Origin of Nogo-A by Domain Shuffling in an Early Jawed Vertebrate

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Mol Biol Evol.pdf
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2011
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Unlike mammals, fish are able to regenerate axons in their central nervous system. This difference has been partly attributed to the loss/acquisition of inhibitory proteins during evolution. Nogo-A—the longest isoform of the reticulon4 (rtn4) gene product—is commonly found in mammalian myelin where it acts as a potent inhibitor of axonal regeneration. Interestingly, fish RTN4 isoforms were previously reported to lack the most inhibitory Nogo-A–specific region (NSR). Nevertheless, fish axons collapse on contact with mammalian NSR, suggesting that fish possess a functional Nogo-A receptor but not its ligand. To reconcile these findings, we revisited the early evolution of rtn4. Mining of current genome databases established the unequivocal presence of NSR-coding sequences in fish rtn4 paralogues. Further comparative analyses indicate that the common ancestor of fish and tetrapods had an NSR-coding rtn4 gene, which underwent duplication and divergent evolution in bony fish. Our genomic survey also revealed that the cephalochordate Branchiostoma floridae contains a single rtn gene lacking the NSR. Hence, Nogo-A most probably arose independently in the rtn4 gene of a gnathostome ancestor before the split of the fish and tetrapod lineages. Close examination of the NSR uncovered clusters of structural and sequential similarities with neurocan (NCAN), an inhibitory proteoglycan of the glial scar. Notably, the shared presence of transposable elements in ncan and rtn4 genes suggests that Nogo-A originated via insertion of an ncan-like sequence into the rtn4 gene of an early jawed vertebrate with myelinated axons.

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570 Biowissenschaften, Biologie
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Nogo-A, reticulon, neurocan, axon regeneration, neurite outgrowth inhibitors
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ISO 690SHYPITSYNA, Aleksandra, Edward MÁLAGA-TRILLO, Alexander REUTER, Claudia STÜRMER, 2011. Origin of Nogo-A by Domain Shuffling in an Early Jawed Vertebrate. In: Molecular biology and evolution. 2011, 28(4), pp. 1363-1370. ISSN 0737-4038. eISSN 1537-1719. Available under: doi: 10.1093/molbev/msq313
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@article{Shypitsyna2011Origi-13522,
  year={2011},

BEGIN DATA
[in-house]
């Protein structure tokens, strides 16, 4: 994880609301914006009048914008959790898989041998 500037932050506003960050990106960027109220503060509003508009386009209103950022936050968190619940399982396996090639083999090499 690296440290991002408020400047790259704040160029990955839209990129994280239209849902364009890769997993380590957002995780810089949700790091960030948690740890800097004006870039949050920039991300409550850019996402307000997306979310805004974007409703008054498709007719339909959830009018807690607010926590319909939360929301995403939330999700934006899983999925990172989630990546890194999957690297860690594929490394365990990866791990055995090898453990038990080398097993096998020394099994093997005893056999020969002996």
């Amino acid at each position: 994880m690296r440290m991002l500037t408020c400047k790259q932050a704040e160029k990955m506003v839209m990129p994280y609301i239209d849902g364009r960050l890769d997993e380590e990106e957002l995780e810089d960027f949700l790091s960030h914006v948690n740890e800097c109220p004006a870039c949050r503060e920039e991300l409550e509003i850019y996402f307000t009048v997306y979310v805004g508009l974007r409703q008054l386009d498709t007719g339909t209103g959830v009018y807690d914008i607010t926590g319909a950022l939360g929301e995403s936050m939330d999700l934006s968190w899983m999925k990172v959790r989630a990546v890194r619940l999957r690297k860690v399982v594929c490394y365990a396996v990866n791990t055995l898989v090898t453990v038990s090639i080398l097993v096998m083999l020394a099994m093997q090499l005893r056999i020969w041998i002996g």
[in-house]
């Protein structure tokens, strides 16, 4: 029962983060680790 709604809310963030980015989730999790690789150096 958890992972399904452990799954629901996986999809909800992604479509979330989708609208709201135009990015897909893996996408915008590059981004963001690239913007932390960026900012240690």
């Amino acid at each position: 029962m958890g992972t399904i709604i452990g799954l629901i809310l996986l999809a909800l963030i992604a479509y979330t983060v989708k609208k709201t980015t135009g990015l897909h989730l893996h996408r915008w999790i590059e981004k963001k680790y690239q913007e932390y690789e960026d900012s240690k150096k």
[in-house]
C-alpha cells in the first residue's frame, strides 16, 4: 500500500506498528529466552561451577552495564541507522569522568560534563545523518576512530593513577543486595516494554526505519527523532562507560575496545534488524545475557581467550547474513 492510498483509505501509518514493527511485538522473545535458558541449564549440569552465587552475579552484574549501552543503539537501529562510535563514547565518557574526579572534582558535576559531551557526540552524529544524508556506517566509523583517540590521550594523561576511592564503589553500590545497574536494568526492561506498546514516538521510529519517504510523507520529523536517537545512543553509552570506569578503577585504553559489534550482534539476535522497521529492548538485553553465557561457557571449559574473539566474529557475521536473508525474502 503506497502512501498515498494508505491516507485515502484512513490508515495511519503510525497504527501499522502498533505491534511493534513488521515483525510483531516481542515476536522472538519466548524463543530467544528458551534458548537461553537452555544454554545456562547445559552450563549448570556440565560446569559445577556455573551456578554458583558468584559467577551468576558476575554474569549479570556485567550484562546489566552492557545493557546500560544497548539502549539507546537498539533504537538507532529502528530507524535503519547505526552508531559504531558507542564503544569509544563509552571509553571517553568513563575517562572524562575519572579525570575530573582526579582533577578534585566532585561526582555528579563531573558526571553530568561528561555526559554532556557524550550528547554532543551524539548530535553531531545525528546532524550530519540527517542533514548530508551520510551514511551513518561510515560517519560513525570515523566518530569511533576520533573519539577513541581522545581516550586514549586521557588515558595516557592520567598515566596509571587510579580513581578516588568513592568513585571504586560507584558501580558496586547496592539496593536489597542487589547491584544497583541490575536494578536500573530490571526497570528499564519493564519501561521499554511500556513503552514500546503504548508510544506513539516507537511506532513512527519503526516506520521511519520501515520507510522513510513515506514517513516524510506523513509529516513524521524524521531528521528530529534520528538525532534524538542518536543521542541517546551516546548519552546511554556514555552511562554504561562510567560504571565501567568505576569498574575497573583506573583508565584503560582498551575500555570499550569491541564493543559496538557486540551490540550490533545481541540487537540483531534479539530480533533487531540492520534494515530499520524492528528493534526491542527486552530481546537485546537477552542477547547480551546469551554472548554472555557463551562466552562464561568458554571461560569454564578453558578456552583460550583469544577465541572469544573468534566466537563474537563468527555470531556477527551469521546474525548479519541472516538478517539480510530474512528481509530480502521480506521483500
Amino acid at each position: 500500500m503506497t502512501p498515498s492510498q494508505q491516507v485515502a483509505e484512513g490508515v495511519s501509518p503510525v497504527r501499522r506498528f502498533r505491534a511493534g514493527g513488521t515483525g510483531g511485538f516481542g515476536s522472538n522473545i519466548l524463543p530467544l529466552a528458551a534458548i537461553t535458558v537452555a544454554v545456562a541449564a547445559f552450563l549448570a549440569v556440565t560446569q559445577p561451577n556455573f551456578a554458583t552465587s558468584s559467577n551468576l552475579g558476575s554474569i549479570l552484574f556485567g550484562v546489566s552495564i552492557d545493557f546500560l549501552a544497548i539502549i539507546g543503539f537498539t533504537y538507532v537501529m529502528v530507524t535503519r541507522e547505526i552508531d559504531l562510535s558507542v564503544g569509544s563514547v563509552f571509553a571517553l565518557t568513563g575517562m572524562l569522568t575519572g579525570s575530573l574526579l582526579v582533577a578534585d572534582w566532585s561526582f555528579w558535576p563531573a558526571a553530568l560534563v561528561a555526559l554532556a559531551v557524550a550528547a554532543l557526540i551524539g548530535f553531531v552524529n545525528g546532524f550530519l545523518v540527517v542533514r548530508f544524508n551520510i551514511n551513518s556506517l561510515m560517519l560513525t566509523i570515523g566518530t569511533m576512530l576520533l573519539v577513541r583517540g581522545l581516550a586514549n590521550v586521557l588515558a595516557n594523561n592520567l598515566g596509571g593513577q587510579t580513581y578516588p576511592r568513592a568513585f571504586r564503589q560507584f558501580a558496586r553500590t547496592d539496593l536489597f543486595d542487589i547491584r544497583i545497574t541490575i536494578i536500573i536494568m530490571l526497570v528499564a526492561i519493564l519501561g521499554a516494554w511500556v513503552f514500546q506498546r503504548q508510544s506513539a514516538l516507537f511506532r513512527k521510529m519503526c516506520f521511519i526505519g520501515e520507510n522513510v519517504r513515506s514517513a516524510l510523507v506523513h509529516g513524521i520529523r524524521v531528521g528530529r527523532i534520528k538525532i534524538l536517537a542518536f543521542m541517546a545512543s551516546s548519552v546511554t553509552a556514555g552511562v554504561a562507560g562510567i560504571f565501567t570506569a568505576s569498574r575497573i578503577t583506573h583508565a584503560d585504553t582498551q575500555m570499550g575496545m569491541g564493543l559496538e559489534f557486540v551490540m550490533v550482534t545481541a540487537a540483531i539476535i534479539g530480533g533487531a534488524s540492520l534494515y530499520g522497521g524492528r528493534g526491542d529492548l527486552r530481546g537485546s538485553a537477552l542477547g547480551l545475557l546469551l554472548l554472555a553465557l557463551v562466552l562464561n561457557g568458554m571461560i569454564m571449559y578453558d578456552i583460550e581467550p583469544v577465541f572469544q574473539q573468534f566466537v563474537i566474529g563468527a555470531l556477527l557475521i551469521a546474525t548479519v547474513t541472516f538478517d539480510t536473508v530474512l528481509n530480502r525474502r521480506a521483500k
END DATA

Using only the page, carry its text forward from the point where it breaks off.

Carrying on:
doi={10.1093/molbev/msq313},
  title={Origin of Nogo-A by Domain Shuffling in an Early Jawed Vertebrate},
  number={4},
  volume={28},
  issn={0737-4038},
  journal={Molecular biology and evolution},
  pages={1363--1370},
  author={Shypitsyna, Aleksandra and Málaga-Trillo, Edward and Reuter, Alexander and Stürmer, Claudia}
}
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    <dcterms:abstract xml:lang="eng">Unlike mammals, fish are able to regenerate axons in their central nervous system. This difference has been partly attributed to the loss/acquisition of inhibitory proteins during evolution. Nogo-A—the longest isoform of the reticulon4 (rtn4) gene product—is commonly found in mammalian myelin where it acts as a potent inhibitor of axonal regeneration. Interestingly, fish RTN4 isoforms were previously reported to lack the most inhibitory Nogo-A–specific region (NSR). Nevertheless, fish axons collapse on contact with mammalian NSR, suggesting that fish possess a functional Nogo-A receptor but not its ligand. To reconcile these findings, we revisited the early evolution of rtn4. Mining of current genome databases established the unequivocal presence of NSR-coding sequences in fish rtn4 paralogues. Further comparative analyses indicate that the common ancestor of fish and tetrapods had an NSR-coding rtn4 gene, which underwent duplication and divergent evolution in bony fish. Our genomic survey also revealed that the cephalochordate Branchiostoma floridae contains a single rtn gene lacking the NSR. Hence, Nogo-A most probably arose independently in the rtn4 gene of a gnathostome ancestor before the split of the fish and tetrapod lineages. Close examination of the NSR uncovered clusters of structural and sequential similarities with neurocan (NCAN), an inhibitory proteoglycan of the glial scar. Notably, the shared presence of transposable elements in ncan and rtn4 genes suggests that Nogo-A originated via insertion of an ncan-like sequence into the rtn4 gene of an early jawed vertebrate with myelinated axons.</dcterms:abstract>
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